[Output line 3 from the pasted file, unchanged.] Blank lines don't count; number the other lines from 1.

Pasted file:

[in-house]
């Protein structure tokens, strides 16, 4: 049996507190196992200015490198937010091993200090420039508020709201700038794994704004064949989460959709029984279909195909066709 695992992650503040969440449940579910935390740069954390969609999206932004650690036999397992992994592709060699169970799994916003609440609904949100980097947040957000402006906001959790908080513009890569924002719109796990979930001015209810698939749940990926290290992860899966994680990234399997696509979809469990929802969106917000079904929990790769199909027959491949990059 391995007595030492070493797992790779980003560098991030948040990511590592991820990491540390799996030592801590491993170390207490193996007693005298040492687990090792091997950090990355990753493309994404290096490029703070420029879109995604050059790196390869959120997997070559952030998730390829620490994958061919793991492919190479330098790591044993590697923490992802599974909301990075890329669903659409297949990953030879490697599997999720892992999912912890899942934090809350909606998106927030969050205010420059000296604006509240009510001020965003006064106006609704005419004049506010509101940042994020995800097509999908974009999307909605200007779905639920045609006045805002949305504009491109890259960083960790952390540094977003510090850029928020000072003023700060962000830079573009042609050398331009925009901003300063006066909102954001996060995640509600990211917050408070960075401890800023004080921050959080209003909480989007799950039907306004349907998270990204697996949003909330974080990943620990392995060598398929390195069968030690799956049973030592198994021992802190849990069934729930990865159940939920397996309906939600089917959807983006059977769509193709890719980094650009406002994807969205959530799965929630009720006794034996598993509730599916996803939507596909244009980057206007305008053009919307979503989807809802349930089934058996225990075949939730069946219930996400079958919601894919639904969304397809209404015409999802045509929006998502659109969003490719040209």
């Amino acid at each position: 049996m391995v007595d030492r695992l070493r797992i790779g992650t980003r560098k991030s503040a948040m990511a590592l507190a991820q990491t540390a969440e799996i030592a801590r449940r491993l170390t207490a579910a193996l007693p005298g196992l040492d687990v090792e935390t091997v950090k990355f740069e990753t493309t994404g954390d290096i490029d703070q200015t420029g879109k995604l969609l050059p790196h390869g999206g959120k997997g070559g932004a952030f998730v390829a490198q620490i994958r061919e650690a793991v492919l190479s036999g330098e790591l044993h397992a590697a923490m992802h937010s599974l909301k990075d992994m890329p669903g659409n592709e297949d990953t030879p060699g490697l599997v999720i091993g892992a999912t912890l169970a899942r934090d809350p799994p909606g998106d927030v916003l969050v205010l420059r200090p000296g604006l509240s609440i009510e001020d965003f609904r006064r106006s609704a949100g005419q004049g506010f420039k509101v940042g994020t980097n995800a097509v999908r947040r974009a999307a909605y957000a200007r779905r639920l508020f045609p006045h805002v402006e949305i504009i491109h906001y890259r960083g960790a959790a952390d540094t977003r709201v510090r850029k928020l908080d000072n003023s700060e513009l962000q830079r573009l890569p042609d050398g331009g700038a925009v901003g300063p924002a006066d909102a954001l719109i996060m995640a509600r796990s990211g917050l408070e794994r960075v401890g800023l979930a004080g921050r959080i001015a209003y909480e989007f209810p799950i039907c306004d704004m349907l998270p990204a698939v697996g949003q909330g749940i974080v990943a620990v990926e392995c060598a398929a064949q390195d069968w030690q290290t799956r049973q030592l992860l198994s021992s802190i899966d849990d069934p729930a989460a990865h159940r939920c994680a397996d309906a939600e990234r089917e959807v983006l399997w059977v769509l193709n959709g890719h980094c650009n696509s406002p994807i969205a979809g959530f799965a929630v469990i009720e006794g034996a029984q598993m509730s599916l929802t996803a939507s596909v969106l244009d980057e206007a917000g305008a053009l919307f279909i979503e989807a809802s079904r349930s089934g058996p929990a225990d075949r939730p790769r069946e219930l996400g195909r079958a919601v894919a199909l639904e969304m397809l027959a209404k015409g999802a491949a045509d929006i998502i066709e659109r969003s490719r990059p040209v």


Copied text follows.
């Amino acid at each position: 049996m391995v007595d030492r695992l070493r797992i790779g992650t980003r560098k991030s503040a948040m990511a590592l507190a991820q990491t540390a969440e799996i030592a801590r449940r491993l170390t207490a579910a193996l007693p005298g196992l040492d687990v090792e935390t091997v950090k990355f740069e990753t493309t994404g954390d290096i490029d703070q200015t420029g879109k995604l969609l050059p790196h390869g999206g959120k997997g070559g932004a952030f998730v390829a490198q620490i994958r061919e650690a793991v492919l190479s036999g330098e790591l044993h397992a590697a923490m992802h937010s599974l909301k990075d992994m890329p669903g659409n592709e297949d990953t030879p060699g490697l599997v999720i091993g892992a999912t912890l169970a899942r934090d809350p799994p909606g998106d927030v916003l969050v205010l420059r200090p000296g604006l509240s609440i009510e001020d965003f609904r006064r106006s609704a949100g005419q004049g506010f420039k509101v940042g994020t980097n995800a097509v999908r947040r974009a999307a909605y957000a200007r779905r639920l508020f045609p006045h805002v402006e949305i504009i491109h906001y890259r960083g960790a959790a952390d540094t977003r709201v510090r850029k928020l908080d000072n003023s700060e513009l962000q830079r573009l890569p042609d050398g331009g700038a925009v901003g300063p924002a006066d909102a954001l719109i996060m995640a509600r796990s990211g917050l408070e794994r960075v401890g800023l979930a004080g921050r959080i001015a209003y909480e989007f209810p799950i039907c306004d704004m349907l998270p990204a698939v697996g949003q909330g749940i974080v990943a620990v990926e392995c060598a398929a064949q390195d069968w030690q290290t799956r049973q030592l992860l198994s021992s802190i899966d849990d069934p729930a989460a990865h159940r939920c994680a397996d309906a939600e990234r089917e959807v983006l399997w059977v769509l193709n959709g890719h980094c650009n696509s406002p994807i969205a979809g959530f799965a929630v469990i009720e006794g034996a029984q598993m509730s599916l929802t996803a939507s596909v969106l244009d980057e206007a917000g305008a053009l919307f279909i979503e989807a809802s079904r349930s089934g058996p929990a225990d075949r939730p790769r069946e219930l996400g195909r079958a919601v894919a199909l639904e969304m397809l027959a209404k015409g999802a491949a045509d929006i998502i066709e659109r969003s490719r990059p040209v």